I've found that college learning communities are essential to getting a step ahead on a career path.
Let's rewind about four years. I was one of many University of Detroit Jesuit High School seniors who had been accepted to Wayne State University. But there was only one person I could count on not only to say hello when we crossed paths, but also to text or call me and schedule get-togethers.
Before then, my last major transition -- from elementary school to middle school -- had not gone so well, and it wasn't until eighth grade that I made more than one lasting friendship. I was determined to begin adulthood on a better foot, but my options were limited.
I didn't want to join a fraternity; the hazing and stigma that go with the Greek lifestyle didn't (and still doesn't) appeal to me. But I had to find a collection of like minds if I didn't want my college years to feel as lonely as my high school years.
And then, voila: I came across the Journalism Institute for Media Diversity, a learning community/scholarship program at WSU.
"Members of racial, ethnic and other underrepresented groups are particularly urged to apply as is anyone interested in studying the importance of diversity in the nation's media," according to its WSU web page.
To be honest, the main reason I joined the institute -- sometimes called JIM for its earlier name of Journalism Institute for Minorities -- was for its scholarship money. It took me some time to get used to not only its time and work commitments, but also its members' strong senses of companionship.
I may have gotten a lot of scholarship money from the institute, but I've profited from it in more ways than that.
First off, the relationships: With the exception of the summer in Pittsburgh, I've had almost constant contact with the institute's members and director. It was refreshing to be around people with similar interests and goals as mine.
We in the institute like to call the organization a "family." We're always helping each other -- passing on information about work opportunities and advice on internships and classes, giving each other rides to professional events.
We also have (tame) parties, lunches, the whole shebang. Basically, I'm getting exactly the kind of companionship that I need at this early stage in my professional life. I'm not being sidelined by silly and wild events, but I also have plenty of breathing room in which to enjoy myself and plenty of people to spend my free time with.
Although the "family" phrase may be pushing it, our saying that the institute is a "brand" is spot-on. Professionals throughout the country know what "the institute" or "JIM" means, and they know to expect a lot from the people associated with the organization.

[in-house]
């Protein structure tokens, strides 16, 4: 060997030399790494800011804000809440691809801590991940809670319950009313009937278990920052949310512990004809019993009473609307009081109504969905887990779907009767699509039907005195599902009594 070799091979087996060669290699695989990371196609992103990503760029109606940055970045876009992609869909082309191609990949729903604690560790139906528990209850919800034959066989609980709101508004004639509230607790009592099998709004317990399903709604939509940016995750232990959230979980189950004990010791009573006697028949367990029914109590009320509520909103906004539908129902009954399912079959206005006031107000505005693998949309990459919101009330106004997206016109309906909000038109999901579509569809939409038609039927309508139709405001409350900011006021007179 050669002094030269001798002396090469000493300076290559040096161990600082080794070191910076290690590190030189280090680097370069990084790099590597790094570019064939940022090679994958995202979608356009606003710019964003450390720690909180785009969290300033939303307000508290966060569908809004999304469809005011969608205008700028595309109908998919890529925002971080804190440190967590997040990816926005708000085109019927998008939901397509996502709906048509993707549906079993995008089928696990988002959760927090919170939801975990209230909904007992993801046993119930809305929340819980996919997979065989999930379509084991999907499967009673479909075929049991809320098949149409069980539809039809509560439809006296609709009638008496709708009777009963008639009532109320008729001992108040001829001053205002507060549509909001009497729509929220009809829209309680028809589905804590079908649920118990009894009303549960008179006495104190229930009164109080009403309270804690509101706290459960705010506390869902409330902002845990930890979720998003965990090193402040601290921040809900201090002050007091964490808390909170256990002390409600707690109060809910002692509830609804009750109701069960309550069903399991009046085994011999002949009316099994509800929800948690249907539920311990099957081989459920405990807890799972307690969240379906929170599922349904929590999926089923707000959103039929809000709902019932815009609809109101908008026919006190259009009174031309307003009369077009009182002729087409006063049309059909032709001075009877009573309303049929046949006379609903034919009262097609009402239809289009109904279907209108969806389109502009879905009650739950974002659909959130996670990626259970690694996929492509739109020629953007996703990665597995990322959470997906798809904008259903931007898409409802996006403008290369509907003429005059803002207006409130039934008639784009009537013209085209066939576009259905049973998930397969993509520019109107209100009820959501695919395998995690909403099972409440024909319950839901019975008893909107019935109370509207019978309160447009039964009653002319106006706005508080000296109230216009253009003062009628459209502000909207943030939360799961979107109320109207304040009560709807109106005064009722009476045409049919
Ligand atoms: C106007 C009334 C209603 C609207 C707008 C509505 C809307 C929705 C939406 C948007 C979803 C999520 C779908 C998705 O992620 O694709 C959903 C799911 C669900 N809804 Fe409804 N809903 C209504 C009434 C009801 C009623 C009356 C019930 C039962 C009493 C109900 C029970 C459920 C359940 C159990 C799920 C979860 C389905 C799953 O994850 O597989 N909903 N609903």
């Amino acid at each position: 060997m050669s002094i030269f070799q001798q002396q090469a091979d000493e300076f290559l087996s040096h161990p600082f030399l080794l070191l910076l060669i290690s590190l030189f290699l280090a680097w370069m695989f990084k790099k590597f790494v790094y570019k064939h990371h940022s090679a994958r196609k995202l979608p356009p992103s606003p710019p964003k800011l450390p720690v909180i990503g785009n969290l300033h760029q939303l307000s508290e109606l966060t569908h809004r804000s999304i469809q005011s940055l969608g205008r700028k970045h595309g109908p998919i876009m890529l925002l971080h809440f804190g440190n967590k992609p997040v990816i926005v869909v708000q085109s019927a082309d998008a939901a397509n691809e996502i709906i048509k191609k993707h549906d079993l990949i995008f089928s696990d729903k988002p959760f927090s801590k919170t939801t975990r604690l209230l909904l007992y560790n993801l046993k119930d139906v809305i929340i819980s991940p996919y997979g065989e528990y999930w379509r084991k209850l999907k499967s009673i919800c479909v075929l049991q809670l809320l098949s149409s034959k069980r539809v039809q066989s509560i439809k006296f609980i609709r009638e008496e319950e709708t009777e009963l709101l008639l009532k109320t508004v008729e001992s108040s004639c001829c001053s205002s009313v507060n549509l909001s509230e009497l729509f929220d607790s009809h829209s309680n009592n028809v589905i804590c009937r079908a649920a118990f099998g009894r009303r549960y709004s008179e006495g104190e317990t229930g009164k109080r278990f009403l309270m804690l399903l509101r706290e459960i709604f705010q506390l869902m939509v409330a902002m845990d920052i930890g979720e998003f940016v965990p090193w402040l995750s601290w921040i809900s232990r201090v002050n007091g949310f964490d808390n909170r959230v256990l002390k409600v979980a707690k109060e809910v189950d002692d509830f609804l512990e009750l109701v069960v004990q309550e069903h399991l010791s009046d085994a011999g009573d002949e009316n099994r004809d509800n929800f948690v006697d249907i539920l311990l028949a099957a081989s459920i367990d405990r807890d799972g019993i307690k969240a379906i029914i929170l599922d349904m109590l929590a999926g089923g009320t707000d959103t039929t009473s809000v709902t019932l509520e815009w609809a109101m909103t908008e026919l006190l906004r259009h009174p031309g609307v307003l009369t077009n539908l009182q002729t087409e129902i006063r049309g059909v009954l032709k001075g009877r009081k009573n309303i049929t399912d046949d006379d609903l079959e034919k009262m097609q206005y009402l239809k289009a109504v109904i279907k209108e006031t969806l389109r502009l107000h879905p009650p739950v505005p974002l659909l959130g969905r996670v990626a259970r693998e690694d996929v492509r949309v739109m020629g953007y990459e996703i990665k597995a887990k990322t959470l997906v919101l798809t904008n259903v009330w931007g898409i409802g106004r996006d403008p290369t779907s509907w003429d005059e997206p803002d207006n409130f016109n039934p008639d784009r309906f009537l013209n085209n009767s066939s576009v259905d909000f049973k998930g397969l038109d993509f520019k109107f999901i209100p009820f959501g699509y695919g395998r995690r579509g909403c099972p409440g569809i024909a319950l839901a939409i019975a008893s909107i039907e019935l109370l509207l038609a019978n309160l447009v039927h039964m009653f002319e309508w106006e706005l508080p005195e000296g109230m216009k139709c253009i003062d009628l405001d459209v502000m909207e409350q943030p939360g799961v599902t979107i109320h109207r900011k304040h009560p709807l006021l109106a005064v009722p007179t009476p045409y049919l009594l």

I've met a lot of people (and even interviewed former White House reporter Helen Thomas) at institute-sponsored events, opening a lot of doors for possible future work.
Those who make it through the institute have to remain dedicated and work hard. I'm always tempted during the annual summer retreats to tell newcomers to look to their right and their left because only one of those people will be graduates of the institute.
It may seem drastic, but that's the case. In a good year, half of the new recruits will last in the community, others leaving mainly because they cannot meet various expectations.
Being in the institute has inspired me to meet, and even exceed, the accomplishments made by past and current members. This has been driven not only by my desire to not be one of those who have been kicked out, but also to set myself apart from those members of the institute who are successful.
Surviving -- and, lately, excelling -- through my college career and becoming a senior member of the institute have become sources of pride for me.
In high school, my talents were complimented by my parents and teachers -- the usual suspects, in other words.
But in this learning community, I was earning respect from people outside of my box whom I looked up to, professors and senior institute members alike.
Now, I wouldn't have had this developing success story if I weren't dedicated to journalism. It's essential to find out what you want to do in life before you make the big step of committing to a learning community.
But joining one is easily one of the best decisions I've made. And with all the knowledge and connections that have come with my membership in the institute, I'm sure it is one of the wisest decisions I will ever make in my life.
By comparing the numbers of those who enter the institute and those who graduate through it, it's safe to say learning communities aren't for everyone.
But everyone who is passionate about a career owes it to himself or herself to at least try a learning community experience in college.
Isaac Elster, who was a summer intern at the Post-Gazette, is a senior majoring in journalism at Wayne State University in Detroit, Mich. He can be reached at email@example.com .